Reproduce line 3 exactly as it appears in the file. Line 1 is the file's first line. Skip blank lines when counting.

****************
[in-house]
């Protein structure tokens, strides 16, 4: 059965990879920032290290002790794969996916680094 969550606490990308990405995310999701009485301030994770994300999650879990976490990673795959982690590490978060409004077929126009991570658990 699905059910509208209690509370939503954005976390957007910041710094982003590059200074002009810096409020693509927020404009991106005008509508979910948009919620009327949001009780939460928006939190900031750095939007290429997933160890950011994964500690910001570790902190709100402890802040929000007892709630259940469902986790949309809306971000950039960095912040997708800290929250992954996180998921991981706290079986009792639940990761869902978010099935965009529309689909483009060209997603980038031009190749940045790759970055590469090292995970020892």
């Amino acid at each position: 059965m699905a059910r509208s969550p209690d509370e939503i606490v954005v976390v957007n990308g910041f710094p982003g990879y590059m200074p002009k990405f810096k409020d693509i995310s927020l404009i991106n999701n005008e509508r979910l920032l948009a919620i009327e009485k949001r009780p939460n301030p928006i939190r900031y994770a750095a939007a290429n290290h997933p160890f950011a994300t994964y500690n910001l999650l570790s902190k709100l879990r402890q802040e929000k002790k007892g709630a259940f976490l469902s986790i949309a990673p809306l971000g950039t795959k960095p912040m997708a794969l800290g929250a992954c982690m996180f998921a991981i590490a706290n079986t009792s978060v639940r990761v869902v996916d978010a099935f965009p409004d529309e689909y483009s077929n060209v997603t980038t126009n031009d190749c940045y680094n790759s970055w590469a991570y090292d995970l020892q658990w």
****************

């Amino acid at each position: 059965m699905a059910r509208s969550p209690d509370e939503i606490v954005v976390v957007n990308g910041f710094p982003g990879y590059m200074p002009k990405f810096k409020d693509i995310s927020l404009i991106n999701n005008e509508r979910l920032l948009a919620i009327e009485k949001r009780p939460n301030p928006i939190r900031y994770a750095a939007a290429n290290h997933p160890f950011a994300t994964y500690n910001l999650l570790s902190k709100l879990r402890q802040e929000k002790k007892g709630a259940f976490l469902s986790i949309a990673p809306l971000g950039t795959k960095p912040m997708a794969l800290g929250a992954c982690m996180f998921a991981i590490a706290n079986t009792s978060v639940r990761v869902v996916d978010a099935f965009p409004d529309e689909y483009s077929n060209v997603t980038t126009n031009d190749c940045y680094n790759s970055w590469a991570y090292d995970l020892q658990w």